Many Americans are falling behind in their retirement preparedness, but employing some or all of these accelerators can improve their preparedness by a remarkable amount.
Many Americans are falling behind in their retirement preparedness, with 40% in poor condition when it comes to being able to cover essential living expenses in retirement, according to Fidelity Investments.
The new Retirement Preparedness Measure (RPM) is based on data from Fidelity’s 2013 Retirement Savings Assessment survey and measures whether Americans are on track. Estimated essential living expenses during retirement include housing, health care and food.
The measure places Americans into four categories based on their retirement preparedness. Households on track to cover 95% or more of total expenses, even in a down market are considered Very Good. Just 33% fall into this category. Those on track to cover the essential expenses, but not discretionary expenses like travel and entertainment are Good and just 12% of those surveyed could be considered as such.
Meanwhile 14% of households were considered Fair because they weren’t on track to sufficiently cover all essential retirement expenses, so modest lifestyle adjustments were likely. And lastly, 41% fell into the Poor category because they would need significant adjustments to their planned lifestyle. These households were on track to cover 65% or less of total estimated expenses.
Overall the country falls into the Fair category. Baby Boomers are on track to reach 81% of their goals, but they have less time to take actions so they can cover all expenses. Gen Xers are at 71% of their goal, placing them even with the country’s overall 74%. Unfortunately, Gen Y respondents (born 1978-1988) are falling significantly short and are on track to cover 62% of expenses.
“This savings shortfall is one of the biggest reasons the median RPM is in the yellow, although there are several others, too,” John Sweeney, executive vice president of Retirement and Investment Strategies at Fidelity, said in a statement. “When you factor in the expectations many have of an early retirement, along with increasing longevity and sometimes overly conservative asset mixes for investments, you can see why many people are not as prepared as they need to be to cover their expected expenses in retirement.”
Sweeney adds that no matter what a person’s age or income level, there are important steps to take to accelerate retirement savings. These six actions can boost your retirement readiness.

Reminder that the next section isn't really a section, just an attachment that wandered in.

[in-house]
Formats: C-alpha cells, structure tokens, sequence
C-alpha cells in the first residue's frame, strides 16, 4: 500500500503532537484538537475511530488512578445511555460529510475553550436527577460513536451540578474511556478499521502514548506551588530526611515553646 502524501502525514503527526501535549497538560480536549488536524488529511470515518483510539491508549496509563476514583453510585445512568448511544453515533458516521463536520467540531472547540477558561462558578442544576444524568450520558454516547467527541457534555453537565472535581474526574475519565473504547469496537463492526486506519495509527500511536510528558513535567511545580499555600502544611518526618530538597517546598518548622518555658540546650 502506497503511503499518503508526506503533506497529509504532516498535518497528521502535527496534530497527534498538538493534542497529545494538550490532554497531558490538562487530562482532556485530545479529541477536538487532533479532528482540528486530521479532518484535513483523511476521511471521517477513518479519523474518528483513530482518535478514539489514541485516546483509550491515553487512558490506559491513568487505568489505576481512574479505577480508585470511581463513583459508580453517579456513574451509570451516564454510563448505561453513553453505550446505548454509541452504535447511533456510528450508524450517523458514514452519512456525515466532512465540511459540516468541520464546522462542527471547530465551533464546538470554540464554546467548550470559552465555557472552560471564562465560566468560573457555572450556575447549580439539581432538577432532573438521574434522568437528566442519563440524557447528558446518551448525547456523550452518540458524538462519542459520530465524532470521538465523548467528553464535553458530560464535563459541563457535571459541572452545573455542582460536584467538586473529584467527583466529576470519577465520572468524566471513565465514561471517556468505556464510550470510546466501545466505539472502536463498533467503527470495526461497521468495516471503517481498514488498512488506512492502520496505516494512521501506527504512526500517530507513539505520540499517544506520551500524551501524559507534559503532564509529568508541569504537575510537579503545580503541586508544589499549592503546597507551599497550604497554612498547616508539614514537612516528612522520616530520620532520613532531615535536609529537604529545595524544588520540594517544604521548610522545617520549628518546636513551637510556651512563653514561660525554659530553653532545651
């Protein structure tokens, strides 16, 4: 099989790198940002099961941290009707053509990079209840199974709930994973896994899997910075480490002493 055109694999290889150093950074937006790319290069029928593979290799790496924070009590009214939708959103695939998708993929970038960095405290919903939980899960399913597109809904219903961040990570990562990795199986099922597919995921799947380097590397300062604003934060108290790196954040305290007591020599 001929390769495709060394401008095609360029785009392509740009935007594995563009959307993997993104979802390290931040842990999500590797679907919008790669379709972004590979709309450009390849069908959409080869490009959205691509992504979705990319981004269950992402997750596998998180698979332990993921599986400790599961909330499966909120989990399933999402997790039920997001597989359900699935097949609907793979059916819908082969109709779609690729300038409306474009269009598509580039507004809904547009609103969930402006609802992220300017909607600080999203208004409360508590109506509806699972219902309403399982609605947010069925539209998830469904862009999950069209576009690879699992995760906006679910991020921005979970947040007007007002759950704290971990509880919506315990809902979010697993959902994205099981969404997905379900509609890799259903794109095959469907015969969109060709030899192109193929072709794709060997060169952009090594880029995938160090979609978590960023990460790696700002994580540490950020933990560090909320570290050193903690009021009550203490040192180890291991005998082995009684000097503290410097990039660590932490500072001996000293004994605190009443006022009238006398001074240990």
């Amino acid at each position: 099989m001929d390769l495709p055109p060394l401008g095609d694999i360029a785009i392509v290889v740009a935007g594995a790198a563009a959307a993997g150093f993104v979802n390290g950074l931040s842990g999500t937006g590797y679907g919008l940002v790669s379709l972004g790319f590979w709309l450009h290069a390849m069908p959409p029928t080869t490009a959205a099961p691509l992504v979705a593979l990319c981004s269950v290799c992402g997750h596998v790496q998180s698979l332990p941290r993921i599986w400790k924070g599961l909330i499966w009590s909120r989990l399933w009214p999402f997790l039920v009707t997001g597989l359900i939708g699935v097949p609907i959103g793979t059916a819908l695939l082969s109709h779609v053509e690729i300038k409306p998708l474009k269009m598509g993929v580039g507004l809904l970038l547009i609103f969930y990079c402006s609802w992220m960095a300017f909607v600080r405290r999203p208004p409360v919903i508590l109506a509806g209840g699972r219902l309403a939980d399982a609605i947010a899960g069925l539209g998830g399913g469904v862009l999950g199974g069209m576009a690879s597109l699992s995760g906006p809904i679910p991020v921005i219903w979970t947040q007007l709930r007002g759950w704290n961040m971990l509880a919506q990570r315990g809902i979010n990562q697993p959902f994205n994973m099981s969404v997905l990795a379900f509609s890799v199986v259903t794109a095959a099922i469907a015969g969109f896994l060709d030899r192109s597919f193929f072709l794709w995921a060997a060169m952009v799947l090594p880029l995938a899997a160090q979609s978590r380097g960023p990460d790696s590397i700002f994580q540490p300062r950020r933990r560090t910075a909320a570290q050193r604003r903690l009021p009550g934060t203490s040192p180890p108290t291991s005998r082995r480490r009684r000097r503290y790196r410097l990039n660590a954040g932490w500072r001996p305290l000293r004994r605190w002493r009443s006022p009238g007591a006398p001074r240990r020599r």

1. Raise savings now
Especially for young people, even a small difference in savings can make a big difference. Fidelity recommends increasing contributions to a workplace savings plan by just one percent every year.
2. Review your asset mix
The market is unpredictable and completely out of your control, but that doesn’t mean you shouldn’t be invested. Instead, expose yourself to various asset classes that provide growth and outpace inflation.
3. Retire later
The youngest generation of workers expects to retire early, which is troublesome considering how far off track they are to cover all expected expenses. Waiting longer gives your savings more time to build and waiting until age 70 to take Social Security maximizes your monthly benefit.
4. Return to work part-time
During retirement, consider working part time, which will boost income, and keep you active and involved. According to Fidelity, half of households plan to have at least one person working in retirement.
5. Realize home equity
Downsizing can provide you with more money that you can then reinvest to help with estimated expenses and any surprises that may crop up along the way.
6. Reallocate part of your savings into an annuity.
A fixed lifetime income annuity invested into at or before retirement provides another guaranteed income source (the more, the better). However, while annuities provide income, they offer little or no access to the principal used to purchase them.
“Our analysis shows that using these six ‘accelerators’ — either individually or in combination — can have a substantial impact on retirement preparedness,” Sweeney said. “In fact, when all six are applied, the Retirement Preparedness Measure jumps an impressive 42%, putting many more individuals in a better financial position to truly enjoy their golden years.”